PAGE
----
There have been several recent attempts by local municipalities to get around the act by lobbying for exemptions. In both 2011 and 2012, the City of Miami Beach went to the state legislature seeking a limited exemption (about ten feet out into the water) so the city could build a baywalk from Lincoln Road to South Pointe Park. However, without vigorous lobbying, there just wasn’t the political will to make it happen.
Similarly, North Bay Village has the chance to create a waterfront node at the end of North Bay Island, around a proposed eight-story condo development, but it would take an exemption to allow anyone to build out into the bay. This is unlikely to happen.
Even without ownership and legislative issues, an over-the-water baywalk would come up against regulatory issues. Despite dock/walkway designs that allow sunlight through, and On the Waterfront’s plans for planting lots of mangroves -- which could arguably create a net positive environmental impact -- some worried activists won’t tolerate any exemption from the protections of the Biscayne Bay Aquatic Preserve Act.
Much of On the Waterfront also recommends significant new landscaping, with a heavy investment in shade trees. This is a serious quality-of-life issue in Miami. Despite being one of America’s most sun-beaten cities, it repeatedly fails to offer shade trees in many public spaces. Priority is instead given to iconic yet useless palm trees (at great expense, too, especially for Royal Palms). Yet it’s a misconception that only palms thrive in this climate. To see how dense, shaded, and diverse Miami’s plant life can be, talk a walk through Greynolds Park.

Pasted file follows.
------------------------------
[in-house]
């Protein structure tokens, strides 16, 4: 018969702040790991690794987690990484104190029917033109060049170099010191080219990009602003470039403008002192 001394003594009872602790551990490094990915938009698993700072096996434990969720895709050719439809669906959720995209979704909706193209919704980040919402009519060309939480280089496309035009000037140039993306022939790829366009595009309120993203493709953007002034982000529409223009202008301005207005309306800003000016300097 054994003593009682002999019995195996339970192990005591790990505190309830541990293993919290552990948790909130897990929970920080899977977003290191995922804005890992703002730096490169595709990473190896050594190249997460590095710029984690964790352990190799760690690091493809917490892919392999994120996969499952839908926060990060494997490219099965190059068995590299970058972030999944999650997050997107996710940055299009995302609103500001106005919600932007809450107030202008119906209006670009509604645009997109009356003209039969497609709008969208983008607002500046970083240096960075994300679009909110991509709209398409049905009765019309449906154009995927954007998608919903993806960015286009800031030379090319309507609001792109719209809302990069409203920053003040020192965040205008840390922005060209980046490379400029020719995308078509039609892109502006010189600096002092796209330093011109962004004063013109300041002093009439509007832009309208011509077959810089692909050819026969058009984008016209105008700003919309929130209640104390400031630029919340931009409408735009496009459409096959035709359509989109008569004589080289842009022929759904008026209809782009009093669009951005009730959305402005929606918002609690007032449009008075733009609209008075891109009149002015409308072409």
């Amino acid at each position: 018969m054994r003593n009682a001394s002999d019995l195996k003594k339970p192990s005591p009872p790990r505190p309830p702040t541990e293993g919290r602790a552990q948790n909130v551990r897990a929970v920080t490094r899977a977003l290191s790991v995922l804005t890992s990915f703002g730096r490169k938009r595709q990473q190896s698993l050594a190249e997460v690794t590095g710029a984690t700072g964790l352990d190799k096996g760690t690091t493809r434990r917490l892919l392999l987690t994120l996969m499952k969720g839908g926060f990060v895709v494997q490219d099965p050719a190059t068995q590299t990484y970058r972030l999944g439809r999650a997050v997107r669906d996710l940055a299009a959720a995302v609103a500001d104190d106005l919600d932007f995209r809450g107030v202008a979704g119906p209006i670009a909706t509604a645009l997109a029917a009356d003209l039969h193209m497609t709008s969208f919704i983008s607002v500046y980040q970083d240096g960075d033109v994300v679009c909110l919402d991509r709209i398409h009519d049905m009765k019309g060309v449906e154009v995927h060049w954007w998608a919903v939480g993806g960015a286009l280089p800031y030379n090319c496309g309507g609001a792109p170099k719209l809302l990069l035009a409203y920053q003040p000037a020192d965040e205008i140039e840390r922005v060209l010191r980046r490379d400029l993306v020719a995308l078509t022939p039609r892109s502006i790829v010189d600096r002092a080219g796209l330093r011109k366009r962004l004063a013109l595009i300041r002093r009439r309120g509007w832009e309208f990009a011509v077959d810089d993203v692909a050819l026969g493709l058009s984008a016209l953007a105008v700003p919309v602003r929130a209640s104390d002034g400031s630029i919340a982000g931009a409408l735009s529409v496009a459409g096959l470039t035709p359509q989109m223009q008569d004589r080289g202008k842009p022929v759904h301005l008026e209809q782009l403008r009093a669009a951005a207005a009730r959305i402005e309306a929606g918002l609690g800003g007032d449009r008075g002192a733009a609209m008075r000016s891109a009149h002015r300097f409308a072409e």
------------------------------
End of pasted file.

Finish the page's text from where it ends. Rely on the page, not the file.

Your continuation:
The problem, Plater-Zyberk notes, is that not everyone values trees. Some decision-makers see them as messy, high-maintenance, and susceptible to bugs and disease. She also suggests the existence of a more basic gap: “A lot of people here are coming from very paved places, where green spaces are not part of their cultural values.”
But cultural shifts are indeed happening around Miami, evidenced by a growing willingness to make significant investments in landmark projects like performing arts centers, sports complexes, and museums. Remember that Manhattan wasn’t designed around Central Park. It was a radical retrofit spearheaded by well-funded visionaries. It will take the same level of vision and financial commitment to bring to life a complete, uncompromising baywalk that Miami can herald as a landmark.
“In the history of American cities, many of our important places of gathering an identity were produced after-the-fact,” Plater-Zyberk says. “Almost anything you look at is an incremental aggregation of private, often speculative, development.”
The rapid booms and busts of frenetic, private, and extremely speculative development have defined Miami. Now, however, may be the time to fire up the collective will and forge the city around a new mold -- a thriving, iconic, 15-mile baywalk. Our own linear, waterfront Central Park.
On the Waterfront, Jacob Brillhart, principal author, with contributions by Victor Santana and Brett Bibeau, can be downloaded here: arc.miami.edu/images/uploads/UM_OnTheWaterfront.pdf.
Volume 14, Issue 11, January 2017
Many South Florida plants arrived with the slave trade